posted Tuesday, January 9th 2007 by
None of the Above
While I don’t think Wizards of the Coast will admit it, I think it’s a general consensus among players that the popularity of Dungeons & Dragons has been waning. Certainly it’s to be expected that some players will eventually get bored of any game. I think the question is, have Wizards made any decisions that, in retrospect, we would consider to have been big mistakes?
Here’s what I’m thinking.
- Refusing to publish adventure modules. Wizards’ strategy of the Open Gaming License was innovative, to say the least, allowing WotC to publish only the most profitable material (core rulebooks, player character splatbooks) while leaving a free market of numerous small publishers to fill in the rest. However, relying on third-parties to produce all of third edition’s adventures was nothing short of foolish. In reality, the most successful third party publishers also realised that some material was more profitable than others, and put out a wide range of their own splatbooks. Without a steady stream of high-quality adventures keeping things fresh for players, a significant number of D&D fans no doubt became tired of their DM’s homebrew material and simply quit playing.
- Eberron was ebber-wrong. Keith Baker’s setting was an ambitious project, and when I bought the main seting book I immediately found several things I liked about it – the backstabbing intrigue, the immortality of outsiders, and the elemental binding, to name a few. Don’t get me wrong, it’s a cool setting. The problem was that in releasing a plethora of Eberron products at the expense of every other setting, Wizards really put all their eggs in one basket – a basket that isn’t for everyone, because it doesn’t represent the traditional hack-and-slash D&D experience. Greyhawk, on the other hand, was shelved early on despite free advertising in the core rulebooks, and Forgotten Realms has been all but cancelled despite a huge fan-following from Salvatore’s Drizzt novels the popular games Baldur’s Gate and Neverwinter Nights.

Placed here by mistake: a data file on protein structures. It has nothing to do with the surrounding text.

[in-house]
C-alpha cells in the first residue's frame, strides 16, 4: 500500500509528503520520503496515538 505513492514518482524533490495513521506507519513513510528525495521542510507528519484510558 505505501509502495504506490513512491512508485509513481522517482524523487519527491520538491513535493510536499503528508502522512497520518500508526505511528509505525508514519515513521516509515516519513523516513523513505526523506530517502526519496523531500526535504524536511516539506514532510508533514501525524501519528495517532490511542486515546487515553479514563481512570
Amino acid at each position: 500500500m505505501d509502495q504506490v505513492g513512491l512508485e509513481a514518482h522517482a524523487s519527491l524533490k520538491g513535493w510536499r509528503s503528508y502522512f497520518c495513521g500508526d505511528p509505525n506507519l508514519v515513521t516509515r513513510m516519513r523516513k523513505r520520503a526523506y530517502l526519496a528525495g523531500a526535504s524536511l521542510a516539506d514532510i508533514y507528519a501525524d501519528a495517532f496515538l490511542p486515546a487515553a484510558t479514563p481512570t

- The OGL was a flop – sort of. For third parties, the opportunity to write D&D content without paying a licensing fee was an incredible boon. Unfortunately, this had the drawback that Wizards made nothing from many third party products, many of which competed directly with their own books. What’s more, the growing PDF market gave rise to an awful lot of small-time self-published writers with absolutely no grasp on the subtleties of the d20 system, thus releasing all manner of low-quality or unbalanced products that may have discouraged players from the game in general.
- Finding groups is still difficult. Dungeons & Dragons is not a solo game, and a player whose group dissolves often has difficulty finding another. The question is, why isn’t Wizards encouraging the retailers of their books to set up game days or clubs, or at least put up a noticeboard for players to find groups. I’m sure many shops do this already. Wizards is losing money because mine does not.
To be fair, however, there are several factors which have always been out of Wizards’ control, or perhaps couldn’t reasonably have been predicted.
- MMOs have stolen everyone’s players. Of all modern RPGs, D&D is widely considered the most “hack-and-slash”. Although a D&D can be played without any combat at all, the entry-level game that gets most young guys interested is always going to be the competetive, gamesy old-school D&D where gamers play to win with consistent rules. World of Warcraft not only provides the multiplayer hack-and-slash experience, it does so on-demand and with flashy graphics. Why play D&D for four hours a week when you can get your powergaming fix online whenever it suits you?
- People are getting bored. By now, many players who joined in third edition have done everything in the game. They’ve learned every rule, fought every monster, played every character. The novelty is gone, and that’s enough to get some people to leave for a new game. After all, D&D is only one game – would you still play PC games if the only one available were graphical upgrades and different expansion packs for Quake?
- There are only so many prospective players. The market for games is limited. A lot of people just aren’t interested in rolling dice while pretending to be an elf, and cannot be convinced by any amount of marketing; of the people who would enjoy D&D, a lot of them already do play the game, and there are only so many books that one person can buy. For this reason, the game’s userbase cannot grow indefinitely, and with players quitting for various reasons it makes sense that the market will gradually shrink over time.